A WWII veteran who served in the Royal Air Force recently passed away before he could finally attain the long-sought after Bomber Commander Clasp. Gordon Mansbridge was unable to receive the Bomber Commander Clasp due to specific requirements for the award, but his family had lobbied for those requirements to change. Now, the matter has become moot due to Mansbridge’s passing. Previously an Air Force navigator, WWII veteran Mansbridge lost his life to cancer early in April, 2014.
Mansbridge navigated for air raids under orders from the Central Mediterranean Forces. His missions were based out of Italy and North Africa, which was the crux of the problem when it came to his award. The Clasp is only given to those who left out of British bases and flew specifically for the Bomber Command. Since the WWII veteran did not meet these specifications, he was unable to supplement his Star medal following the introduction of the Clasp in 2013.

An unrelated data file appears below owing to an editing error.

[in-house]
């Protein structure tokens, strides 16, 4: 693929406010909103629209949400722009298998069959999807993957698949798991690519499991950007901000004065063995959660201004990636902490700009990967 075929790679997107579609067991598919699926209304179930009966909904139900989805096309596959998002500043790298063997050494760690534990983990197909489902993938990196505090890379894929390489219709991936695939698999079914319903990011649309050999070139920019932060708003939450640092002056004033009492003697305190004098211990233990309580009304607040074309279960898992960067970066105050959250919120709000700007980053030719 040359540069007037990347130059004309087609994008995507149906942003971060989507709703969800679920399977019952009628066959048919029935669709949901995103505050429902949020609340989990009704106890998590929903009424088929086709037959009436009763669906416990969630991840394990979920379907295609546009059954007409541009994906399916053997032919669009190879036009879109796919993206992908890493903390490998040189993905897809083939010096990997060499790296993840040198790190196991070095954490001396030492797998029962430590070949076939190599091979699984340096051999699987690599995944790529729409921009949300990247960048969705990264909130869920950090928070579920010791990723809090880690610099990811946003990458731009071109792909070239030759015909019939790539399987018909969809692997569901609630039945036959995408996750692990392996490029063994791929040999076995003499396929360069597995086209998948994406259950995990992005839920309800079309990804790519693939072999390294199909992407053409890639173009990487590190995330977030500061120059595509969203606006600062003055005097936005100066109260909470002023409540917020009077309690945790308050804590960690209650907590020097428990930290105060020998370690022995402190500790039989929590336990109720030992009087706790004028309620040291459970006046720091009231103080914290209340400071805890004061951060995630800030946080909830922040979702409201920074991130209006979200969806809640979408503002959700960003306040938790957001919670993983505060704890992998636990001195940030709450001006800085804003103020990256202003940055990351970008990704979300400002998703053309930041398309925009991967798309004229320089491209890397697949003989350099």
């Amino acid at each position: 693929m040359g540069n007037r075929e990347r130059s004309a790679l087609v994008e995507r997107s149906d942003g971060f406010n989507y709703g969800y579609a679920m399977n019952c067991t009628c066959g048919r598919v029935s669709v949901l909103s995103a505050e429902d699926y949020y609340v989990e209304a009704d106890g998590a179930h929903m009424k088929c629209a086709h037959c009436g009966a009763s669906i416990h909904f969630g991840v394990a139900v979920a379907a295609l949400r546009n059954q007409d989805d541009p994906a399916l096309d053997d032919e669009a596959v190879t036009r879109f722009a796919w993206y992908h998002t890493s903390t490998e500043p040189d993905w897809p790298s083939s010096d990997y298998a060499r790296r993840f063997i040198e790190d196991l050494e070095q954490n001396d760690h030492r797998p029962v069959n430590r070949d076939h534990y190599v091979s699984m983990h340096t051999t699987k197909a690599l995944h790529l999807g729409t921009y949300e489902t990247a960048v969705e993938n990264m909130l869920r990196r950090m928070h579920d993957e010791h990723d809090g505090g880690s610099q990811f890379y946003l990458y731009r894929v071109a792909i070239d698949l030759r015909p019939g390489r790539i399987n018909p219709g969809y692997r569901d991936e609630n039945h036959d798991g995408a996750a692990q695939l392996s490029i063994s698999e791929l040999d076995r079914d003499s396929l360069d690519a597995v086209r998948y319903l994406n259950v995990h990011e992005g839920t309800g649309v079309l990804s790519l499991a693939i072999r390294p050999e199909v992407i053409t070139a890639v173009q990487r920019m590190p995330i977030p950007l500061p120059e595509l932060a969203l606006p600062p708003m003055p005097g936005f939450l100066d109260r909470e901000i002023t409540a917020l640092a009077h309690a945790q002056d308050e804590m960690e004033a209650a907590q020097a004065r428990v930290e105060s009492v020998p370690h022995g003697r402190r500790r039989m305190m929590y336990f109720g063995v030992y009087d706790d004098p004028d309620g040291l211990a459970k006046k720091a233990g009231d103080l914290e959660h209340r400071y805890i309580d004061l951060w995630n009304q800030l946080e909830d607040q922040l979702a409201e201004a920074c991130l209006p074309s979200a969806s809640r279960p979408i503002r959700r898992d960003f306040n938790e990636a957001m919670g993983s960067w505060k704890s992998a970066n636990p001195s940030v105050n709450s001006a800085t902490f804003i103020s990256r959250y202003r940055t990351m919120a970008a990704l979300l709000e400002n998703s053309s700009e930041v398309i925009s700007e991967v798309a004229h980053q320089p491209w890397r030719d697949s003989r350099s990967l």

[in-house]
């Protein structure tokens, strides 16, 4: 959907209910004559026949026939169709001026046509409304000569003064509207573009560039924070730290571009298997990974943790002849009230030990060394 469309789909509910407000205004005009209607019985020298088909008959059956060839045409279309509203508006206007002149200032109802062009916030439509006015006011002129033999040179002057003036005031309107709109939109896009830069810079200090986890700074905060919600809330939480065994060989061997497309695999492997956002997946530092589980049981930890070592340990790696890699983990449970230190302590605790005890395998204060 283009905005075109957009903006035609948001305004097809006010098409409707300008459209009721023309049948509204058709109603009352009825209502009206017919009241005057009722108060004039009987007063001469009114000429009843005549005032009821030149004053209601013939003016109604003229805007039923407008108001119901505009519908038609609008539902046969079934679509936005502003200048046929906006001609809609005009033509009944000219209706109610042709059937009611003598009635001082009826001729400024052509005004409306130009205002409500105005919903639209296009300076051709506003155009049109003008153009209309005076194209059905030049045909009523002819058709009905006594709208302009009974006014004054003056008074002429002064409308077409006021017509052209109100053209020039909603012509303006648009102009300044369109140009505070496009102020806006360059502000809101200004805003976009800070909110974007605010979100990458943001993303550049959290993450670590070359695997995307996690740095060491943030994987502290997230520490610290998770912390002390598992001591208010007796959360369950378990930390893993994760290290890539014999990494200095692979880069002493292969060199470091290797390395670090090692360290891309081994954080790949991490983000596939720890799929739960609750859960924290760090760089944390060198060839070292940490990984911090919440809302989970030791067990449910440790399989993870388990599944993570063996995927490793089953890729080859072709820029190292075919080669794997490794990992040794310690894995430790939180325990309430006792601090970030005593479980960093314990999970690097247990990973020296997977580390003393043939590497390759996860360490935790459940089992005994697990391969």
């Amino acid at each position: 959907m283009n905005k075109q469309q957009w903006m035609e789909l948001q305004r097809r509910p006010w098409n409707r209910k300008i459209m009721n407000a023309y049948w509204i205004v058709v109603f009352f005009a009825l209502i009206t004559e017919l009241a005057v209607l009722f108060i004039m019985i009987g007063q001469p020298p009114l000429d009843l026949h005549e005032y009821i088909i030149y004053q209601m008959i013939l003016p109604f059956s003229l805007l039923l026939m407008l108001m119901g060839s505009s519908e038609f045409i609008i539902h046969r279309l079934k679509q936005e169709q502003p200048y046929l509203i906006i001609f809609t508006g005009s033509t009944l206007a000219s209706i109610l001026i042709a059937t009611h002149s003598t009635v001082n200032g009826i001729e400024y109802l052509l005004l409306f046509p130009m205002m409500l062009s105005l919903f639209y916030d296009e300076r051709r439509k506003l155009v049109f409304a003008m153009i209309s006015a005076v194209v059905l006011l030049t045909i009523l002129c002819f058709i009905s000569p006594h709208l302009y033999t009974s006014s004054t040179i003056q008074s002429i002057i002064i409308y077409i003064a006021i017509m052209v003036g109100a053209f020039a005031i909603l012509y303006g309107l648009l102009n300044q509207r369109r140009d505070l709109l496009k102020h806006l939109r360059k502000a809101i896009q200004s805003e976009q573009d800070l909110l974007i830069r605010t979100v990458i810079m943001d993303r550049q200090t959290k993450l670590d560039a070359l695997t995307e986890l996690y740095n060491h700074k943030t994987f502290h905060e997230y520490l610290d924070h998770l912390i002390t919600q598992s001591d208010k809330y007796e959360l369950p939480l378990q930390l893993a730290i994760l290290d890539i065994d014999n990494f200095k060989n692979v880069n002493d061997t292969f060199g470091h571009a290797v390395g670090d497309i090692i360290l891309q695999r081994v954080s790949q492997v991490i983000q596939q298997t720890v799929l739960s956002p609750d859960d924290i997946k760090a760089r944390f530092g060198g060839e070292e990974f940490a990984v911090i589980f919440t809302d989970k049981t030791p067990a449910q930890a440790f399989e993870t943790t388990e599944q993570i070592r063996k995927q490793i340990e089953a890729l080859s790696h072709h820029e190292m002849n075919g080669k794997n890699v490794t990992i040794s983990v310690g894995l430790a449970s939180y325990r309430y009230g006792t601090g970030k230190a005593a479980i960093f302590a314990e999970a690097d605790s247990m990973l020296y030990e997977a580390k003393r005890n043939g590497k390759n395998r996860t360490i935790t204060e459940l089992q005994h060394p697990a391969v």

Adrian Mansbridge, Gordon’s son, has decided to keep lobbying for requirements to be altered. He recognizes that his father was not by far the only WWII veteran who was denied the award. Adrian is disappointed in the amount of time it is taking to reach a decision, as Parliament had sped up their review process when they realized Gordon Mansbridge did not have long left on Earth. This means that other potential award recipients likely do not have much time, either.
Gordon was out of the war before he had his kids. He had met his wife Sylvia not long after he enlisted, though the two were unwed until the war’s close. His passing was not long before he would have celebrated his 69th year of marriage. The lost WWII veteran is remembered by his family as a man of great wit as well as skill around the house. Even though he could not receive the new medal, he is certainly honored by his family, the Get West London reports.
In honor of his father, as well as any other WWII veteran who may be eligible for the Bomber Commander Clasp pending alteration of the criteria, Adrian Mansbridge has stated that he is not done pressuring Parliament to speed up their decision. Sir John Holmes, the man who was reviewing Manbridge’s case, pledges to continue his efforts in conducting a quicker process of review. He agrees that no WWII veteran should have to receive an honor posthumously when they could have been considered much sooner.